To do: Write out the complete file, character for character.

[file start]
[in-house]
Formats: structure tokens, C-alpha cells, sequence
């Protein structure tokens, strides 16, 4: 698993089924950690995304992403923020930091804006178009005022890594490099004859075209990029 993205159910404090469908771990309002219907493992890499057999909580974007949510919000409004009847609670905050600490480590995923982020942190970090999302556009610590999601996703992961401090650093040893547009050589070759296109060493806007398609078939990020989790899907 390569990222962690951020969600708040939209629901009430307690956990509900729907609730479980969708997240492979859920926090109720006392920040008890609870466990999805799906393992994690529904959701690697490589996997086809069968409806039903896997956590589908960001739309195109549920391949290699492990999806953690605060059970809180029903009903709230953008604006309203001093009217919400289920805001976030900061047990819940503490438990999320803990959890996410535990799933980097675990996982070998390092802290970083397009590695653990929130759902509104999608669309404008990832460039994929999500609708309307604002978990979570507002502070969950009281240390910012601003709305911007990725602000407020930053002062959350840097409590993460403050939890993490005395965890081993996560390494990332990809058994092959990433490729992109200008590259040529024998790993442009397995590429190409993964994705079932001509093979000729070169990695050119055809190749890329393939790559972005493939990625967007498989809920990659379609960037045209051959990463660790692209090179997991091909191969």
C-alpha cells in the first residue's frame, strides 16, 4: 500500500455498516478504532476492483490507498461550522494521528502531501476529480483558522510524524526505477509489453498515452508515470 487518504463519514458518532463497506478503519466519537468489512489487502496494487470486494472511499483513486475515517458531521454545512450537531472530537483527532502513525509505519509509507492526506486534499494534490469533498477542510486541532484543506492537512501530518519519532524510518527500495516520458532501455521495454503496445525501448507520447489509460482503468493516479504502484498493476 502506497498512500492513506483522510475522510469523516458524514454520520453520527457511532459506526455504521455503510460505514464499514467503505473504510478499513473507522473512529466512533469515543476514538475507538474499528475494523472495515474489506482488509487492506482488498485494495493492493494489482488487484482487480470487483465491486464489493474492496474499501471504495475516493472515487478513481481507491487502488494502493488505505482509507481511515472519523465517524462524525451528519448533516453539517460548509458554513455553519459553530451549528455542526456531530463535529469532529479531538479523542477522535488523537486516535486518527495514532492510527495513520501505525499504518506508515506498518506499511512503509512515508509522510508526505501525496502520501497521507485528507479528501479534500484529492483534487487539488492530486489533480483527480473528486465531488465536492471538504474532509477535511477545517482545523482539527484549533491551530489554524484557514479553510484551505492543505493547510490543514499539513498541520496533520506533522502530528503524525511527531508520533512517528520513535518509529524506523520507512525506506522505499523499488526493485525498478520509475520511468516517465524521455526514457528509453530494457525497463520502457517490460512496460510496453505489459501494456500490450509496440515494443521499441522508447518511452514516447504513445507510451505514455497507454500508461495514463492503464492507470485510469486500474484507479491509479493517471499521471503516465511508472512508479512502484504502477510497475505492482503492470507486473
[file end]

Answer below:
[in-house]
Formats: structure tokens, C-alpha cells, sequence
């Protein structure tokens, strides 16, 4: 698993089924950690995304992403923020930091804006178009005022890594490099004859075209990029 993205159910404090469908771990309002219907493992890499057999909580974007949510919000409004009847609670905050600490480590995923982020942190970090999302556009610590999601996703992961401090650093040893547009050589070759296109060493806007398609078939990020989790899907 390569990222962690951020969600708040939209629901009430307690956990509900729907609730479980969708997240492979859920926090109720006392920040008890609870466990999805799906393992994690529904959701690697490589996997086809069968409806039903896997956590589908960001739309195109549920391949290699492990999806953690605060059970809180029903009903709230953008604006309203001093009217919400289920805001976030900061047990819940503490438990999320803990959890996410535990799933980097675990996982070998390092802290970083397009590695653990929130759902509104999608669309404008990832460039994929999500609708309307604002978990979570507002502070969950009281240390910012601003709305911007990725602000407020930053002062959350840097409590993460403050939890993490005395965890081993996560390494990332990809058994092959990433490729992109200008590259040529024998790993442009397995590429190409993964994705079932001509093979000729070169990695050119055809190749890329393939790559972005493939990625967007498989809920990659379609960037045209051959990463660790692209090179997991091909191969």
C-alpha cells in the first residue's frame, strides 16, 4: 500500500455498516478504532476492483490507498461550522494521528502531501476529480483558522510524524526505477509489453498515452508515470 487518504463519514458518532463497506478503519466519537468489512489487502496494487470486494472511499483513486475515517458531521454545512450537531472530537483527532502513525509505519509509507492526506486534499494534490469533498477542510486541532484543506492537512501530518519519532524510518527500495516520458532501455521495454503496445525501448507520447489509460482503468493516479504502484498493476 502506497498512500492513506483522510475522510469523516458524514454520520453520527457511532459506526455504521455503510460505514464499514467503505473504510478499513473507522473512529466512533469515543476514538475507538474499528475494523472495515474489506482488509487492506482488498485494495493492493494489482488487484482487480470487483465491486464489493474492496474499501471504495475516493472515487478513481481507491487502488494502493488505505482509507481511515472519523465517524462524525451528519448533516453539517460548509458554513455553519459553530451549528455542526456531530463535529469532529479531538479523542477522535488523537486516535486518527495514532492510527495513520501505525499504518506508515506498518506499511512503509512515508509522510508526505501525496502520501497521507485528507479528501479534500484529492483534487487539488492530486489533480483527480473528486465531488465536492471538504474532509477535511477545517482545523482539527484549533491551530489554524484557514479553510484551505492543505493547510490543514499539513498541520496533520506533522502530528503524525511527531508520533512517528520513535518509529524506523520507512525506506522505499523499488526493485525498478520509475520511468516517465524521455526514457528509453530494457525497463520502457517490460512496460510496453505489459501494456500490450509496440515494443521499441522508447518511452514516447504513445507510451505514455497507454500508461495514463492503464492507470485510469486500474484507479491509479493517471499521471503516465511508472512508479512502484504502477510497475505492482503492470507486473